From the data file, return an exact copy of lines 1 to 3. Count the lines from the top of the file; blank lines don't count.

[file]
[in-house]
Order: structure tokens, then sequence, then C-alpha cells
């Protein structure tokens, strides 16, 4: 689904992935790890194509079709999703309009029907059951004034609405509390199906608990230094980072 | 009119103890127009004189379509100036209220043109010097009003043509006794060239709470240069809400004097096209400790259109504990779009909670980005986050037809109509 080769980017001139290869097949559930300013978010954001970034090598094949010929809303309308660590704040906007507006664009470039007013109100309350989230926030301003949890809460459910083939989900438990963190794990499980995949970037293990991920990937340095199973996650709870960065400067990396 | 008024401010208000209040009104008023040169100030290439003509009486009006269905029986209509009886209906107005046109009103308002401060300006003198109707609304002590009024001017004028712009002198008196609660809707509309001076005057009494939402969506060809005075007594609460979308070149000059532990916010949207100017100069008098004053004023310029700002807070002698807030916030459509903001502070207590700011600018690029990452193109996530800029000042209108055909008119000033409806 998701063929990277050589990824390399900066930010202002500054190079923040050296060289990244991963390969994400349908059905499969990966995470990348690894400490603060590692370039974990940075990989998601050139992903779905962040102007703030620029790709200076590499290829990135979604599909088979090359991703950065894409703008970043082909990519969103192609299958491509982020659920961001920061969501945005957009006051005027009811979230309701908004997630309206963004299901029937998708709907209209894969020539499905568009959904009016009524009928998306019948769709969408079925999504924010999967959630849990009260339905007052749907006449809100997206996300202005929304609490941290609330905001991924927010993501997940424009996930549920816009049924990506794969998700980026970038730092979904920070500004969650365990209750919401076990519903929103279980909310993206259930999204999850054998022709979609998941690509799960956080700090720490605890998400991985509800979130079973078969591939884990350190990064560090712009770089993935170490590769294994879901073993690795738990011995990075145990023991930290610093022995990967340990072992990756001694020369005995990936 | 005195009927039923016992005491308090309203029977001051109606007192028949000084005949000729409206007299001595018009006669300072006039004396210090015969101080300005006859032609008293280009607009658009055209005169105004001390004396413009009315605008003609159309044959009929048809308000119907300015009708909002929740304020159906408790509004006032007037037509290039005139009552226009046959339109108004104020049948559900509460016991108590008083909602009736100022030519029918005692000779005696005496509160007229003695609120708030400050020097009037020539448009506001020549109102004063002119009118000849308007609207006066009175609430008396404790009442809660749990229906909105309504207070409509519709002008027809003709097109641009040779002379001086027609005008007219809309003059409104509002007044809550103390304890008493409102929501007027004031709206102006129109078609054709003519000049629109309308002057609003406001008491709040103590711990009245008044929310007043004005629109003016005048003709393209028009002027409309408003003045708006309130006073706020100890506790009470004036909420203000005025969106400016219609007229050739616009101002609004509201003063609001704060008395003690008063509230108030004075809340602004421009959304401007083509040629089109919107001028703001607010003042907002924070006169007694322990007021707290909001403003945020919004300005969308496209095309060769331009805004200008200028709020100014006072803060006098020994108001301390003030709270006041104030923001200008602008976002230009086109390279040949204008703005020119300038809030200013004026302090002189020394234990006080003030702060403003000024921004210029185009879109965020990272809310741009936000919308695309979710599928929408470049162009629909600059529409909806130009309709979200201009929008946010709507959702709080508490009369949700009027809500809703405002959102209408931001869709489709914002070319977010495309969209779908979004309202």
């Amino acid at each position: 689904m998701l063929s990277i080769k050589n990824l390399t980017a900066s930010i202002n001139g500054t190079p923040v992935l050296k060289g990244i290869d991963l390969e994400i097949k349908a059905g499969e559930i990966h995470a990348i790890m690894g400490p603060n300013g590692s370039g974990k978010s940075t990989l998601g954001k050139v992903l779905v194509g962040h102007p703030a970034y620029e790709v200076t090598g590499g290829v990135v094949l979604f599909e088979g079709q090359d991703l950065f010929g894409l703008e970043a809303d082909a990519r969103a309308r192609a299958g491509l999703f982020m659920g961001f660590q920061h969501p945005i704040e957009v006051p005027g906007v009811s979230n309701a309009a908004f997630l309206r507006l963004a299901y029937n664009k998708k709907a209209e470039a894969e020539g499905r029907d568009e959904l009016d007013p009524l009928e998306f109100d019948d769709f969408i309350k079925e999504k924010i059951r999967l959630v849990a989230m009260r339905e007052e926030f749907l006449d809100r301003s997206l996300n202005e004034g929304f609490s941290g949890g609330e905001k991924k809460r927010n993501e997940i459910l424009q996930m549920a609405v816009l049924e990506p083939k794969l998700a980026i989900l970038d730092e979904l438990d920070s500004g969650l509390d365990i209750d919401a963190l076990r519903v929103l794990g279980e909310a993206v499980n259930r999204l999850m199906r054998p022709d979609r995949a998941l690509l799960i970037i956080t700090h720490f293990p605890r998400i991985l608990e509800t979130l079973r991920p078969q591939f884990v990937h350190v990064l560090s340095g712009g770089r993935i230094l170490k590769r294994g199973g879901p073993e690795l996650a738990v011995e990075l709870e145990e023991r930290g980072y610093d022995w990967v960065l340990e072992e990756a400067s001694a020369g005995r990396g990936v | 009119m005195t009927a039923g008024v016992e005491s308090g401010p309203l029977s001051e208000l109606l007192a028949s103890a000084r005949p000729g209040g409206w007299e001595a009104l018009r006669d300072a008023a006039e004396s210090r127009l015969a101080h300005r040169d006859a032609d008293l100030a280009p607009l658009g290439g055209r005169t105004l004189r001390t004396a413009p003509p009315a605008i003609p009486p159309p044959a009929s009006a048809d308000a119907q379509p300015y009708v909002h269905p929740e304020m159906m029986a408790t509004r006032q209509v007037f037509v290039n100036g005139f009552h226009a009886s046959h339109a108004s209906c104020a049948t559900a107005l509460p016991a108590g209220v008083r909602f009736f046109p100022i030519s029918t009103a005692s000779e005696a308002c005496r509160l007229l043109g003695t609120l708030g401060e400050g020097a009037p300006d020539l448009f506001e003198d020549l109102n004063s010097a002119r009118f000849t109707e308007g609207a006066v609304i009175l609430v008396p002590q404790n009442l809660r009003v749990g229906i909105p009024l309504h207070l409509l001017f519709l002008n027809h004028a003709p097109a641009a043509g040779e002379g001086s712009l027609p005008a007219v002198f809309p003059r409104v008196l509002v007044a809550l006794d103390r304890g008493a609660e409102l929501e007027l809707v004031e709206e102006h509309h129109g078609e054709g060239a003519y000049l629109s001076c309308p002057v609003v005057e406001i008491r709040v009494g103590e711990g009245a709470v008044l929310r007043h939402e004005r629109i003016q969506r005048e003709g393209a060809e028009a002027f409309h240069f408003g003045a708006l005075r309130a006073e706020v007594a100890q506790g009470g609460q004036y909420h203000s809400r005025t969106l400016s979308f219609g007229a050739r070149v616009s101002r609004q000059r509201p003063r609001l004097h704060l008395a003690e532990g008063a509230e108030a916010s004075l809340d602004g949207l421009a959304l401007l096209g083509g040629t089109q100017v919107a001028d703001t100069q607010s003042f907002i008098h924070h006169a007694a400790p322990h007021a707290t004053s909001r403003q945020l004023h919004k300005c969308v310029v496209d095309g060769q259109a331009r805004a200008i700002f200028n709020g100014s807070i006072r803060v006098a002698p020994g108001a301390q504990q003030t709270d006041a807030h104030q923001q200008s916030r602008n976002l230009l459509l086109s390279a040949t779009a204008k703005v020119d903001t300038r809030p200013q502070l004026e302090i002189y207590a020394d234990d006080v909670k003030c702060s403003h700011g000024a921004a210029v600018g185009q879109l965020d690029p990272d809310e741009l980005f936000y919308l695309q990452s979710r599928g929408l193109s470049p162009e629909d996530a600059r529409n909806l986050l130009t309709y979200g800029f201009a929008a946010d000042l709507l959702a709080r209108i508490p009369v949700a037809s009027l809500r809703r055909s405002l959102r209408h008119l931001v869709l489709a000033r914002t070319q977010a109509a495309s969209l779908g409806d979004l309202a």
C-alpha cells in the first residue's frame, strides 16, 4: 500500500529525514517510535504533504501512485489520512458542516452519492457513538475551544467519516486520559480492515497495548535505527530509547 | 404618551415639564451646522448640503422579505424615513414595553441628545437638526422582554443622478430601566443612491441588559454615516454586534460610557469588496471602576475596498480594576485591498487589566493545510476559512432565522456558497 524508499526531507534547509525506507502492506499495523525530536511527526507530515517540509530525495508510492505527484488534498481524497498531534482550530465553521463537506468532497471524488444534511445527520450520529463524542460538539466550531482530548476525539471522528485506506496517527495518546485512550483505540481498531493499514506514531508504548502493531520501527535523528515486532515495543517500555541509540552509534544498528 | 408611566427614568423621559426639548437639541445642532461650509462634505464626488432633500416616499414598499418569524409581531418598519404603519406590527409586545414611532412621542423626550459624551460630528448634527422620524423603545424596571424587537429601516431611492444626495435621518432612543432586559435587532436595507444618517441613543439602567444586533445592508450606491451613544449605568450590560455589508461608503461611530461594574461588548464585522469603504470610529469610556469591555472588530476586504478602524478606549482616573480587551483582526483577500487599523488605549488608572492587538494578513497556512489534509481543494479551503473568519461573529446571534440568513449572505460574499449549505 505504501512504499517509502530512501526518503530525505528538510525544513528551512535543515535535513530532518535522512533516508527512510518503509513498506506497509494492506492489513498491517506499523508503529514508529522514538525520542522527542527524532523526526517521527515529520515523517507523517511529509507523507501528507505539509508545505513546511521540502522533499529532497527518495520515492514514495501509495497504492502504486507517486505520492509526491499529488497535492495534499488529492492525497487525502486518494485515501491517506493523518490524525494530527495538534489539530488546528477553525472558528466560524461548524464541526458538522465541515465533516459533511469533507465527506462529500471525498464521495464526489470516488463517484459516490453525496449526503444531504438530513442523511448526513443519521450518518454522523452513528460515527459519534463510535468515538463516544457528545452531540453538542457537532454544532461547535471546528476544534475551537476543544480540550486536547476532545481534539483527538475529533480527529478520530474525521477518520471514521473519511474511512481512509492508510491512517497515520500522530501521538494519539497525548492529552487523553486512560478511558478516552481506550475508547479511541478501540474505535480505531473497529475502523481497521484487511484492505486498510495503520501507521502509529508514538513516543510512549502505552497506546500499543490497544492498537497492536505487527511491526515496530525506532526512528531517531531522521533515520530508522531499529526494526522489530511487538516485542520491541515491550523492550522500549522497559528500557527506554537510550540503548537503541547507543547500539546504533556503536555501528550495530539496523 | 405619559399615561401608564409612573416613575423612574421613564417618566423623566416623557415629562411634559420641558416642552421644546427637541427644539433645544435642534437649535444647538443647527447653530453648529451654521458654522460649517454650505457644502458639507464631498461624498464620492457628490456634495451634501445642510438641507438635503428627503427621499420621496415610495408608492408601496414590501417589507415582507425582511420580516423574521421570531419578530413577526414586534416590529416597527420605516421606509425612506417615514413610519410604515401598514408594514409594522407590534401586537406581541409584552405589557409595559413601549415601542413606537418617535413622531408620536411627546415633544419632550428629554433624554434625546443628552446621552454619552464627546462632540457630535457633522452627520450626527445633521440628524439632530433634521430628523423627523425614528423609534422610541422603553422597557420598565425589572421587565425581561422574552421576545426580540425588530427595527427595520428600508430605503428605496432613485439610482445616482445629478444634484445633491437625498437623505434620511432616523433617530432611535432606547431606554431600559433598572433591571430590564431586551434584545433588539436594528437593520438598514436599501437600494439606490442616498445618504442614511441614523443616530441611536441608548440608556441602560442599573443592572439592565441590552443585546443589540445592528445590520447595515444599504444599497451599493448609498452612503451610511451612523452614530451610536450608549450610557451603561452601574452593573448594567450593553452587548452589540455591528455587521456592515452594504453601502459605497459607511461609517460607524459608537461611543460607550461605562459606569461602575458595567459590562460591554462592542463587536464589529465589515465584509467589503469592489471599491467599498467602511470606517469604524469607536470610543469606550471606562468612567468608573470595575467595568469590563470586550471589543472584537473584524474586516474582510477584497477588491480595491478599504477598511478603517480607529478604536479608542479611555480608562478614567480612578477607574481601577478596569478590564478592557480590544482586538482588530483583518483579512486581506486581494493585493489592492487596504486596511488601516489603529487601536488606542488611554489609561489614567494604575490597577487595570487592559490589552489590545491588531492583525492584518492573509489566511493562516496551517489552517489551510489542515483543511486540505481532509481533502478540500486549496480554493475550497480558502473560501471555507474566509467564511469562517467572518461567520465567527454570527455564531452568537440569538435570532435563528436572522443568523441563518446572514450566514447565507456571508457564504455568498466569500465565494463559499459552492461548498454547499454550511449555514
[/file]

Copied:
[in-house]
Order: structure tokens, then sequence, then C-alpha cells
């Protein structure tokens, strides 16, 4: 689904992935790890194509079709999703309009029907059951004034609405509390199906608990230094980072 | 009119103890127009004189379509100036209220043109010097009003043509006794060239709470240069809400004097096209400790259109504990779009909670980005986050037809109509 080769980017001139290869097949559930300013978010954001970034090598094949010929809303309308660590704040906007507006664009470039007013109100309350989230926030301003949890809460459910083939989900438990963190794990499980995949970037293990991920990937340095199973996650709870960065400067990396 | 008024401010208000209040009104008023040169100030290439003509009486009006269905029986209509009886209906107005046109009103308002401060300006003198109707609304002590009024001017004028712009002198008196609660809707509309001076005057009494939402969506060809005075007594609460979308070149000059532990916010949207100017100069008098004053004023310029700002807070002698807030916030459509903001502070207590700011600018690029990452193109996530800029000042209108055909008119000033409806 998701063929990277050589990824390399900066930010202002500054190079923040050296060289990244991963390969994400349908059905499969990966995470990348690894400490603060590692370039974990940075990989998601050139992903779905962040102007703030620029790709200076590499290829990135979604599909088979090359991703950065894409703008970043082909990519969103192609299958491509982020659920961001920061969501945005957009006051005027009811979230309701908004997630309206963004299901029937998708709907209209894969020539499905568009959904009016009524009928998306019948769709969408079925999504924010999967959630849990009260339905007052749907006449809100997206996300202005929304609490941290609330905001991924927010993501997940424009996930549920816009049924990506794969998700980026970038730092979904920070500004969650365990209750919401076990519903929103279980909310993206259930999204999850054998022709979609998941690509799960956080700090720490605890998400991985509800979130079973078969591939884990350190990064560090712009770089993935170490590769294994879901073993690795738990011995990075145990023991930290610093022995990967340990072992990756001694020369005995990936 | 005195009927039923016992005491308090309203029977001051109606007192028949000084005949000729409206007299001595018009006669300072006039004396210090015969101080300005006859032609008293280009607009658009055209005169105004001390004396413009009315605008003609159309044959009929048809308000119907300015009708909002929740304020159906408790509004006032007037037509290039005139009552226009046959339109108004104020049948559900509460016991108590008083909602009736100022030519029918005692000779005696005496509160007229003695609120708030400050020097009037020539448009506001020549109102004063002119009118000849308007609207006066009175609430008396404790009442809660749990229906909105309504207070409509519709002008027809003709097109641009040779002379001086027609005008007219809309003059409104509002007044809550103390304890008493409102929501007027004031709206102006129109078609054709003519000049629109309308002057609003406001008491709040103590711990009245008044929310007043004005629109003016005048003709393209028009002027409309408003003045708006309130006073706020100890506790009470004036909420203000005025969106400016219609007229050739616009101002609004509201003063609001704060008395003690008063509230108030004075809340602004421009959304401007083509040629089109919107001028703001607010003042907002924070006169007694322990007021707290909001403003945020919004300005969308496209095309060769331009805004200008200028709020100014006072803060006098020994108001301390003030709270006041104030923001200008602008976002230009086109390279040949204008703005020119300038809030200013004026302090002189020394234990006080003030702060403003000024921004210029185009879109965020990272809310741009936000919308695309979710599928929408470049162009629909600059529409909806130009309709979200201009929008946010709507959702709080508490009369949700009027809500809703405002959102209408931001869709489709914002070319977010495309969209779908979004309202």